In Tonga the Church Responds to One Disaster as it Prepares for More to Come

Aug 31, 2022


On the evening of Saturday 15 January 2022, the Hunga-Tonga-Hunga-Ha’apai volcano erupted, causing an unprecedented disaster in the Kingdom of Tonga.  The ensuing tsunami waves of up to ten metres high triggered mass evacuations of people from the low-level waterfront areas. A volcanic mushroom plume covered all Tonga’s Islands in a layer of ash up to 2cm thick.  Four people were killed by the tsunami waves that hit the coastal areas of Tongatapu Islands, ‘Eua, and Ha’apai Islands. And around 600 structures, including at least 300 residential buildings, were destroyed or severely damaged. More than 1,500 people were displaced.

The church stepped in to respond. The response was led by the Tongan Episcopal Unit within the Anglican Church of Aotearoa, New Zealand and Polynesia, with logistical assistance from the Diocese of Polynesia in Fiji and Anglican Missions (which covers the whole church province).

Frontline in the response were local parish church wardens who provided information about needs and ensured the relief supplies, once received, were distributed according to those needs.

Relief items included food, water, clothing, school supplies and building materials and tools. And because of the outbreak of COVID-19 that occurred with the broader international relief effort, face masks were also included among the supplies sent.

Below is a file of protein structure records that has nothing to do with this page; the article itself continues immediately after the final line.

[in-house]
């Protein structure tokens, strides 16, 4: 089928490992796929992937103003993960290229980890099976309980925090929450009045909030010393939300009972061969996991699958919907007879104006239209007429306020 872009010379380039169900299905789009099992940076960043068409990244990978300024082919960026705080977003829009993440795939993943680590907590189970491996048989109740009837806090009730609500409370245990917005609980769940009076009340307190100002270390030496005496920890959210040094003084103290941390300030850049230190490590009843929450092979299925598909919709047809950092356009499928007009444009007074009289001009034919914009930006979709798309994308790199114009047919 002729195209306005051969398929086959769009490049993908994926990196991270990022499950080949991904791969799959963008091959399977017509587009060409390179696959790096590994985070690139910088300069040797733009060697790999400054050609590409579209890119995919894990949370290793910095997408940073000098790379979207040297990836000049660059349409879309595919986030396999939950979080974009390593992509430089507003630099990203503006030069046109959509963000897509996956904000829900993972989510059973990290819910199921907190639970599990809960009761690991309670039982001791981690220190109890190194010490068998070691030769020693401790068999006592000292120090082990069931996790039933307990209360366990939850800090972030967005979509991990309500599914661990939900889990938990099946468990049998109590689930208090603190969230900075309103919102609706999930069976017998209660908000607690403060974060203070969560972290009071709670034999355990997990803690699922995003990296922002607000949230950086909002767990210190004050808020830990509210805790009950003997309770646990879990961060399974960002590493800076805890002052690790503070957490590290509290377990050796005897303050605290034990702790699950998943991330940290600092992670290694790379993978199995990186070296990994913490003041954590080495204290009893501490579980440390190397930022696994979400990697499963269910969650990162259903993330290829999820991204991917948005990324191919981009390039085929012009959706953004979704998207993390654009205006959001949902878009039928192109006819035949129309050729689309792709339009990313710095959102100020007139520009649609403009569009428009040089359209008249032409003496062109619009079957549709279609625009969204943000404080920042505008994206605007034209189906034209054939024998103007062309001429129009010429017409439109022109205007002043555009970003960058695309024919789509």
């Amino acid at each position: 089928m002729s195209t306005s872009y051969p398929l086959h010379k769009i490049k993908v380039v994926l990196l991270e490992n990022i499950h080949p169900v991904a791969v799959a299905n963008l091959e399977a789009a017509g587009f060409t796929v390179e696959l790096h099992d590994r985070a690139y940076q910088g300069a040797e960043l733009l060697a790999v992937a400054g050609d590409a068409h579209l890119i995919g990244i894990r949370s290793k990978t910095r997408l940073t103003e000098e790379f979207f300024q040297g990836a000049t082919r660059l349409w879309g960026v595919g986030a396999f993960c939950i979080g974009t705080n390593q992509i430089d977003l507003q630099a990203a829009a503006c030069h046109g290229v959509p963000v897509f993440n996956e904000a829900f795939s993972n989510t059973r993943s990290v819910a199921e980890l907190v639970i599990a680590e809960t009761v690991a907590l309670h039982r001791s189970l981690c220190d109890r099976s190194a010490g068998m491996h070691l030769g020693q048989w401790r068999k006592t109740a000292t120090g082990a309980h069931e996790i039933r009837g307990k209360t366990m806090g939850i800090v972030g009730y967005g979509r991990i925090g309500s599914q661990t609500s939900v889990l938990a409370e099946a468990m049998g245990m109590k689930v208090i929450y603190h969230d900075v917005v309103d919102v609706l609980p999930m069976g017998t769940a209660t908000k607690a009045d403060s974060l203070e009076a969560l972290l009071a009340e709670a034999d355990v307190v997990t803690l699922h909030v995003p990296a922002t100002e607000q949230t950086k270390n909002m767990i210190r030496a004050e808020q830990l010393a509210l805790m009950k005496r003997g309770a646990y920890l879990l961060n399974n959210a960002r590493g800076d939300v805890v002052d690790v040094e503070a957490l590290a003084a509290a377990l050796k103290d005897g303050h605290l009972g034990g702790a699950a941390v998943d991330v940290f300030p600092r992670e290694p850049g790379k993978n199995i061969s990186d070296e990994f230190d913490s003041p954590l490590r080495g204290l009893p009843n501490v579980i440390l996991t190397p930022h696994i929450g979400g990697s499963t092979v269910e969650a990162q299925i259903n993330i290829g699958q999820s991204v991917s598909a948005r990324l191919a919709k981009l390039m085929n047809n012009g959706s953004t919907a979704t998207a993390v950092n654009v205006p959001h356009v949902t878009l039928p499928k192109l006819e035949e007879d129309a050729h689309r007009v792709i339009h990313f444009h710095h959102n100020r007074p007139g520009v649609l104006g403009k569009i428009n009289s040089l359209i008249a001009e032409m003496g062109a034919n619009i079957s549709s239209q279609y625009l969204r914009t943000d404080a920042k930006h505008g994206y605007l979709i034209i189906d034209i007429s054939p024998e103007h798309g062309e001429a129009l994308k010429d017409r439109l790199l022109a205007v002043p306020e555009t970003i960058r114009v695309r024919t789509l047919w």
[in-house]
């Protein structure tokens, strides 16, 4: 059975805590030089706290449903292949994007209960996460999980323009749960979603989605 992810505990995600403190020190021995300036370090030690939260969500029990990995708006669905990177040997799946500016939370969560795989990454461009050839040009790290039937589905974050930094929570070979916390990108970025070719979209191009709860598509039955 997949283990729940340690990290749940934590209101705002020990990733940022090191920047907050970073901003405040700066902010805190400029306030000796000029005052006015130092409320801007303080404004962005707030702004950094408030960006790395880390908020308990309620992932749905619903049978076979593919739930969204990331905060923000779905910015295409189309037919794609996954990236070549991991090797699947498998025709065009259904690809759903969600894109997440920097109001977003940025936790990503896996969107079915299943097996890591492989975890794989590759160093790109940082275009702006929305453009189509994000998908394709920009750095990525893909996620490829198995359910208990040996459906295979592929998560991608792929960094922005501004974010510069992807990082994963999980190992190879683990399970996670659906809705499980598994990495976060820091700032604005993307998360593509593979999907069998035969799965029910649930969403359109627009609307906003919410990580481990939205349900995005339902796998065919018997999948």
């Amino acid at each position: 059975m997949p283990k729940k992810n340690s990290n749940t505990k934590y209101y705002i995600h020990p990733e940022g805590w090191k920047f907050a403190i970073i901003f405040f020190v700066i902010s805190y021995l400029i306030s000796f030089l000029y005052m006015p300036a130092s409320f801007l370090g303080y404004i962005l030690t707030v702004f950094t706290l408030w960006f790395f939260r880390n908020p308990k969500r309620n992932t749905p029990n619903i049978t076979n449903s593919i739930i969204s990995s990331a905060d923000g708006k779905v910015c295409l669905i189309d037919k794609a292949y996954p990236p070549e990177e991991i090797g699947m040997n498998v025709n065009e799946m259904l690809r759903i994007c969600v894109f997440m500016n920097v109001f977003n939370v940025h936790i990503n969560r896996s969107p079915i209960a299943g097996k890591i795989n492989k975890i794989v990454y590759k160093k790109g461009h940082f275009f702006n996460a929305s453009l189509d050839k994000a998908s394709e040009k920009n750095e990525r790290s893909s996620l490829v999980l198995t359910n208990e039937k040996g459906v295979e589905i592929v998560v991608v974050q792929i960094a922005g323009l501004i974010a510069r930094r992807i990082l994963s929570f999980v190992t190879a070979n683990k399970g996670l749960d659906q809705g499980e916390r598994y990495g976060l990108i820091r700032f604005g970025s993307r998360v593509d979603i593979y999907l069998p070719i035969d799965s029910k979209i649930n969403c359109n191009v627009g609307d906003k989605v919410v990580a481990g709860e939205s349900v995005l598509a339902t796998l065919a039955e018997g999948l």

In all, 220 families from the six Anglican parishes benefited from the relief, as well as a further 60 families who lived or were relocated nearby, as well as 200 students from St Andrew’s High School.

Apart from immediate relief, the church also contributed towards people’s recovery from the disaster, including installation of new water tanks and rebuilding fences and pens for livestock.

An important part of any emergency response is to try to learn from the experience in order to improve future responses, given especially that the cyclone season starts in early November.

This Tongan emergency response was no exception. Key learnings for the future included:

  • The need to allow local wardens more discretion to provide for the broader community, and not just Anglican parishes (especially those non-Anglicans living near Anglican churches)
  • Moving pre-positioned emergency supplies closer to the communities where they are likely to be needed, and maintaining an inventory of the contents of those supplies
  • Ensuring relief water comes in bulk, rather than using plastic bottles (affected people can bring their own water bottles to fill)
  • An ongoing disaster coordinator position to be located on the ground, close to the communities likely to be affected by disasters
  • Need for a large truck for transporting relief supplies to communities.

The People’s Wardens of the Tongan Episcopal Unit of the Anglican Church want to thank all those who contributed to the much-needed assistance following the volcanic eruption and tsunami.

ABM’s AID expresses our admiration for the great work done by the team in Tonga and their support network in Fiji and New Zealand.

And we would particularly like to thank our own supporters who gave so generously to this appeal. In total we were able to send $50,000 to the Tongan relief and recovery effort.